The Korea Herald


An introduction to the traditional card game `Go Stop`


Published : March 30, 2010 - 17:19

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When families gather for the Lunar New Year, two activities are on everyone`s mind aside from feasting on traditional dishes prepared by the dedicated hands of the women in the family.
The first and foremost Lunar New Year activity is a game of "yut" with the entire family. The other is more geared toward adults - a card game called "Go Stop."
The deck of cards used to play the game is known in Korean as "hwatu," or flower cards. "Go Stop," is played with a deck of 48. "Hwatu" originated from Japan where they were called "hanafuda" and were created to skirt around the laws which prohibited playing with the standard 4-suit deck. Each card is represented by a month. December cards, known as "Rain," are lesser in value.
The basic concept of "Go Stop" is to seize cards from a central pool by pairing a card of the same month. The goal is to accumulate enough points through various scoring combinations using the captured cards in your hand. When a hand has sufficient value, the player with that combination of cards can stop the game at any point and lay claim to his winnings by saying "stop," or the player can continue the game in the hopes of raking in more winnings by declaring "go." And this is why the game is called, "Go Stop."
While as many as four can play the game, it is recommended that two to three play to avoid confusion.
There are four types of cards for each month of the year, represented by a flower. The value of each card of the month is determined by illustrations of a ribbon, animal, or other objects -- which indicate a higher value.
The cards are divided into four groups. "Gwang" in Chinese character translates to bright and there are five of them in the deck. With Yul, or animal, there are 9 cards. "Tti," A.K.A. ribbon contribute 10 cards into the deck and lastly "Pi" meaning junk (24 cards), forms the rest of the deck. Of the 48 cards, one or more jokers may be added but the game can be played without them.

Before starting play, it is important to hash out the rules with the people you are playing with as the game has countless variations. Every region and even households have their own set so it is recommended that a unified rule of play be agreed upon by all parties unless you want tempers to flare on a joyous New Year morning. Here we will just skim the surface through a general overview of the game. For a more comprehensive how-to on "Go Stop," you can visit where it teaches you in-depth on the how to play.
The points system is as follows:
Gwang (Bright)
-A set of 5 bright cards scores 15 points
-A set of 4 bright cards scores 4 points
-A set of 3 bright cards not including rain scores 3 points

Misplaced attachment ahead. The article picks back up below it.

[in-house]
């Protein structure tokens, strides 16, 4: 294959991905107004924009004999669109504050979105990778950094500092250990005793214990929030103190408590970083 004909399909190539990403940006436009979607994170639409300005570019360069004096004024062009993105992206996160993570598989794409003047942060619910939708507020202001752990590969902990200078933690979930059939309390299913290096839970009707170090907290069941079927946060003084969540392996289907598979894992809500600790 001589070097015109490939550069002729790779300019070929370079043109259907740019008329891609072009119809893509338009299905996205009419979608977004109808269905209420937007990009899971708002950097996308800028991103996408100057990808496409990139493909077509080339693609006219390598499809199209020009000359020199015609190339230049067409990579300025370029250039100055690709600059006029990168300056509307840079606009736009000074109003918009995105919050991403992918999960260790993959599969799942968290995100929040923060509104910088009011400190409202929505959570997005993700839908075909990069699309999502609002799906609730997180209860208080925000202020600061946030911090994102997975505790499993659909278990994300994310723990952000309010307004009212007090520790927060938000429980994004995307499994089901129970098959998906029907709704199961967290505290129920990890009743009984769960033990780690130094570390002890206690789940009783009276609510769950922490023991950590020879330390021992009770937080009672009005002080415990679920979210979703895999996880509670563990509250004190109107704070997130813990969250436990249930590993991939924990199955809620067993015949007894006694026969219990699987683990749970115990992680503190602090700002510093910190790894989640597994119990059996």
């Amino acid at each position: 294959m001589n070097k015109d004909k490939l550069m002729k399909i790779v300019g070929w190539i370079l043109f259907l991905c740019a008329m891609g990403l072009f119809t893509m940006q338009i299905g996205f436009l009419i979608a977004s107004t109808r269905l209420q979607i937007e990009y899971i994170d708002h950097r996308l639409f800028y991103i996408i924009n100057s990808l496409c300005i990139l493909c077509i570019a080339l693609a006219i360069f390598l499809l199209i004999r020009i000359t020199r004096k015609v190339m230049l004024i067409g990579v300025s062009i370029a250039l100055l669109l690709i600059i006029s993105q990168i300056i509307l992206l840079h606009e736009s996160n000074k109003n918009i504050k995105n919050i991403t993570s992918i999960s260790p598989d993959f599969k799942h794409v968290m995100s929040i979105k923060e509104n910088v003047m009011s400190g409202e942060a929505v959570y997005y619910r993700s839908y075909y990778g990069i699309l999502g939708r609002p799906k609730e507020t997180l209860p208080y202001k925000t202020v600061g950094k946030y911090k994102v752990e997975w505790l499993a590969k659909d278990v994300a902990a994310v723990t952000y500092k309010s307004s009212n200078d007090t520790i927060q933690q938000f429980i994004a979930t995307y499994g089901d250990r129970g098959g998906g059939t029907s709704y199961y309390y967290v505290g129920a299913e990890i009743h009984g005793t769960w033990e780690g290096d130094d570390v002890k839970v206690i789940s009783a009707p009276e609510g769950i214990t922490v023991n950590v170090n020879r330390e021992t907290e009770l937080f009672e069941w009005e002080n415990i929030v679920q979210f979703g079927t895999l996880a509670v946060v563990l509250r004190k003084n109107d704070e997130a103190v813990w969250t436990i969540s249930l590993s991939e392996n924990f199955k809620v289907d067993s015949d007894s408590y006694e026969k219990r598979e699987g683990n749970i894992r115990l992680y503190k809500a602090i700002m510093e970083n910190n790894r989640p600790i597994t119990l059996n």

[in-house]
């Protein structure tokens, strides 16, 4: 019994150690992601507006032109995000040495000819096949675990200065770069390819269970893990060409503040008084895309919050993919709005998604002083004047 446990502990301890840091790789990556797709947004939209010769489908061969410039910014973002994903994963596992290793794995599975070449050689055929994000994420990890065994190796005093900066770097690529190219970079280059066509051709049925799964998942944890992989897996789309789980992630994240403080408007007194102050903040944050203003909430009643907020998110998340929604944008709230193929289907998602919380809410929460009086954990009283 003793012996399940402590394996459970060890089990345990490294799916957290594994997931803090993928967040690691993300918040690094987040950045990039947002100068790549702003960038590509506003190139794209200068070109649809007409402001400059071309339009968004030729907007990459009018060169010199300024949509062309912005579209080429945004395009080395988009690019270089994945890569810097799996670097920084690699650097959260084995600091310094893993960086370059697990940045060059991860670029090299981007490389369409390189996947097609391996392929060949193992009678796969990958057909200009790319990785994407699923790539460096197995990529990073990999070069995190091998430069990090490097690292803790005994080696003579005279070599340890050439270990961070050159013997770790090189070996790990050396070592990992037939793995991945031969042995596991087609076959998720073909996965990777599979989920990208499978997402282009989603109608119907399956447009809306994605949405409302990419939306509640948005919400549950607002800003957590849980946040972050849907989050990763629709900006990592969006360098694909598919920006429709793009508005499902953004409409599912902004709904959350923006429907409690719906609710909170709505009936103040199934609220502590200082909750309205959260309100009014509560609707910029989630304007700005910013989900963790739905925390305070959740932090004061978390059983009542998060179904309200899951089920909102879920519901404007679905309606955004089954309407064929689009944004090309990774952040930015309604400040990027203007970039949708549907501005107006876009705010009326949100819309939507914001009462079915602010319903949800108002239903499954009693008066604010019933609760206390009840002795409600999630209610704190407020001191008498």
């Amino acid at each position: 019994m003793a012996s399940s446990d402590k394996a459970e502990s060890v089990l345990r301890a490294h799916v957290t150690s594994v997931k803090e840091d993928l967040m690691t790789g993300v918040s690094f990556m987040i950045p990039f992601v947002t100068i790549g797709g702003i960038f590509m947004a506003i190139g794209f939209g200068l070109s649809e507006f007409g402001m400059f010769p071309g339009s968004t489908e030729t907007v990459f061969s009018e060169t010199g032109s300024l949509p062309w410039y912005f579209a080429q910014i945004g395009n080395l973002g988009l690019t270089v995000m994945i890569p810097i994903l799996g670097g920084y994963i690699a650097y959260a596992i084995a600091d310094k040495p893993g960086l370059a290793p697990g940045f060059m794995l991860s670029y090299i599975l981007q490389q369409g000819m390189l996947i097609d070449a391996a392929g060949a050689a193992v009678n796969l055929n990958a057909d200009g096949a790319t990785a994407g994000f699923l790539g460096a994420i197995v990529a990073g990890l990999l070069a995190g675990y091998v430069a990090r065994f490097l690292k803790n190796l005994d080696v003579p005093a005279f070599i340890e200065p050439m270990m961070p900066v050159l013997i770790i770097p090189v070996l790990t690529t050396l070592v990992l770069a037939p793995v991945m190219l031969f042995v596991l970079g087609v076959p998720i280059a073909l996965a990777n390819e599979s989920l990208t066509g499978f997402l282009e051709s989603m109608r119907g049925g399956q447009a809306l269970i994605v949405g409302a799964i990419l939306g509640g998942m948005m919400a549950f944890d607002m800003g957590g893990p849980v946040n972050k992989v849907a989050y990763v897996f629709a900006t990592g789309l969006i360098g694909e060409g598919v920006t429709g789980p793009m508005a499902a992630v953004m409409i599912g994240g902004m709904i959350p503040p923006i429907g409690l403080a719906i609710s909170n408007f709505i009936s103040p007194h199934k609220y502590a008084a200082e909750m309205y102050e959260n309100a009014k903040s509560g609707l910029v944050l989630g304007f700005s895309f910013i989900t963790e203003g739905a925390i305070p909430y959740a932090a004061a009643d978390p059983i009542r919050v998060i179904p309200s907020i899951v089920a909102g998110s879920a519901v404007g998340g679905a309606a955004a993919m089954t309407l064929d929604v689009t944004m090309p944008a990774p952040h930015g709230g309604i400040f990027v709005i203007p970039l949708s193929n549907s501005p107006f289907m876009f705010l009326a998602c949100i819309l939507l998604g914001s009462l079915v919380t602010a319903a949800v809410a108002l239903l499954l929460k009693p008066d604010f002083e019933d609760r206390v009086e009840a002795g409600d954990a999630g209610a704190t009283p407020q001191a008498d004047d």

-3 bright cards including rain scores 2 points
Yul (Animal)
-A set of 5 animal cards scores 1 point
-Additional animal cards beyond five, scores 1 extra point each
-The "Godori" combination of three bird cards scores 5 points (these are February, April and August animal cards -- the December (Rain) animal card is not part of this set
Tti (Ribbon)
-A set of any 5 ribbon cards scores 1 point
-Each additional ribbon card beyond 5 scores 1 extra point
-A set of 3 red ribbons with poems scores 3 points
-A set of 3 blue ribbons scores 3 points
-A set of 3 red ribbons without poems (April, May, July) scores 3 points-the December (Rain) ribbon card is not part of this set.
Pi (Junk)
-A set of 10 junk cards counts 1 point
-Each additional junk card beyond 10 scores 1 extra point
There are also cards with special properties. The December or Rain junk card and the colored November junk card each count as two junk cards. The September animal card (chrysanthemum/sake cup) can be used either as an animal card or as a junk card for the purpose of scoring.
Before beginning play, the first dealer is chosen by drawing lots. Then the winner of each hand deals and plays first in the next hand. The dealer shuffles the cards and the opponent to the dealer`s left has the right to cut the deck.
With a two-player match, 10 cards are dealt to each player with 8 facing up to the center of the table. With a three player game, seven cards are dealt to each participant and six face up to the center of the table.
The remaining cards are placed face down in a stack in the center of the table to form a drawing stock. As in most card games, the players pick up their cards and look at them, holding them so that they see them but their opponents cannot. The cards that were dealt to the table are then laid out face up in the center area so that all are visible, normally on either side of the drawing stock. During the game, cards will be added to and captured from this pool. Each player stores captured cards in front, but kept face up so that they are visible to all players.
It is convenient to group captured cards into brights, animals, ribbons and junk, so that the state of the game is clear.
Confused yet? It is likely to take a while until to understand this complex and fast-paced game. Many joke that playing "Go Stop" might keep your brain sharp and healthy as you grow older. As is the case for most things in life, practice makes perfect. So when Thanksgiving or the next Lunar New Year creeps around, you can finally join in on all of the hoots and hollering you hear from family members or friends.
By Song Woong-ki